It was necessary to promulgate confessions of faith which in no way differ, save that in one it is more fully explicated which in another is contained implicitly. (Summa Theologiae [ST] 1, q.36, a.2 ad 2)And so it is no wonder, after the rise of various errors, if modern teachers of the faith speak more cautiously and seemingly perfectly concerning the doctrine of faith so that all heresy might be avoided.Hence, if some things in the writings of ancient teachers is found which is not said with as much caution as maintained by moderns, they are not to be condemned or cast aside; but it is not necessary to embrace these things, but interpret them reverently. (Preface to Contra errores Graecorum)
What therefore in the time of ancient councils was not yet necessary is posited here explicitly. But later it was expressed, with the rising error of certain people, in a Council gathered in the West by the authority of the Roman pontiff, by whose authority the ancient councils were also gathered and confirmed. It was contained nevertheless implicitly when it was said that Holy Spirit proceeds from the Father. (ST 1, q.36, a.2 ad 2)
[A]ccording to 1 Cor. 1:10: “That you all speak the same thing, and that there be no schisms among you”: and this could not be secured unless any question of faith that may arise be decided by him who presides over the whole Church, so that the whole Church may hold firmly to his decision. Consequently it belongs to the sole authority of the Sovereign Pontiff to publish a new edition of the symbol, as do all other matters which concern the whole Church, such as to convoke a general council and so forth. (ST 2-2, q.1, a.10 [” Whether it belongs to the Sovereign Pontiff to draw up a symbol of faith?”]; see too Yves M.-J. Congar, O.P., “Saint Thomas Aquinas and the Infallibility of the Papal Magisterium” The Thomist 38  81-105)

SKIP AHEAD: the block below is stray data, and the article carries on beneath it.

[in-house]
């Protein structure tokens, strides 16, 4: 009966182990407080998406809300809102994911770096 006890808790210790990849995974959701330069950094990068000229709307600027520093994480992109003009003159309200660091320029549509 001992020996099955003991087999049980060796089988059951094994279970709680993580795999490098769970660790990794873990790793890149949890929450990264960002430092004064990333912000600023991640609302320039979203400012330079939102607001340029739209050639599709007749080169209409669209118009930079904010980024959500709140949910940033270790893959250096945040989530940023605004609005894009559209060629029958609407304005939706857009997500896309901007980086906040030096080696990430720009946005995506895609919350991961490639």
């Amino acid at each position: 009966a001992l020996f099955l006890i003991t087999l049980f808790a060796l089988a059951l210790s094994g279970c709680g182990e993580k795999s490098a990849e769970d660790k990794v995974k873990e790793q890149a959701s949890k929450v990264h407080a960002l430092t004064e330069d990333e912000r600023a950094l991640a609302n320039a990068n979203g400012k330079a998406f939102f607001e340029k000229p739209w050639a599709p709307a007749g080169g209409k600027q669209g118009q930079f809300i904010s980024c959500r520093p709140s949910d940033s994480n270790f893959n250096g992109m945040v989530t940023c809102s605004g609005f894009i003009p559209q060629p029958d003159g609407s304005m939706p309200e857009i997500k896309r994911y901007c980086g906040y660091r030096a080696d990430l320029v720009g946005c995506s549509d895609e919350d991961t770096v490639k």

We find precisely the same thought process and paradigm (as in St. Vincent, St. Thomas Aquinas, Blessed Pope Pius IX, and Blessed Cardinal Newman) in Venerable Pope Pius XII, who infallibly defined the Bodily Assumption of Mary ex cathedra in 1950. In that same year, within three months of his definition, in another well-known and important encyclical, he wrote:
. . . theologians must always return to the sources of divine revelation: for it belongs to them to point out how the doctrine of the living Teaching Authority is to be found either explicitly or implicitly in the Scriptures and in Tradition. Besides, each source of divinely revealed doctrine contains so many rich treasures of truth, that they can really never be exhausted. Hence it is that theology through the study of its sacred sources remains ever fresh . . . together with the sources of positive theology God has given to His Church a living Teaching Authority to elucidate and explain what is contained in the deposit of faith only obscurely and implicitly. (Encyclical Humani Generis, August 12, 1950; in Papal Teachings: The Church, 659)
And in the very proclamation which contained the definition itself, he stated:
. . . the Universal Church, within which dwells the Spirit of Truth who infallibly directs it towards an ever more perfect knowledge of the revealed truths . . . (Apostolic Constitution Munificentissimus Deus, November 1, 1950; in Papal Teachings: The Church, 318)
Photo: Blessed John Henry Cardinal Newman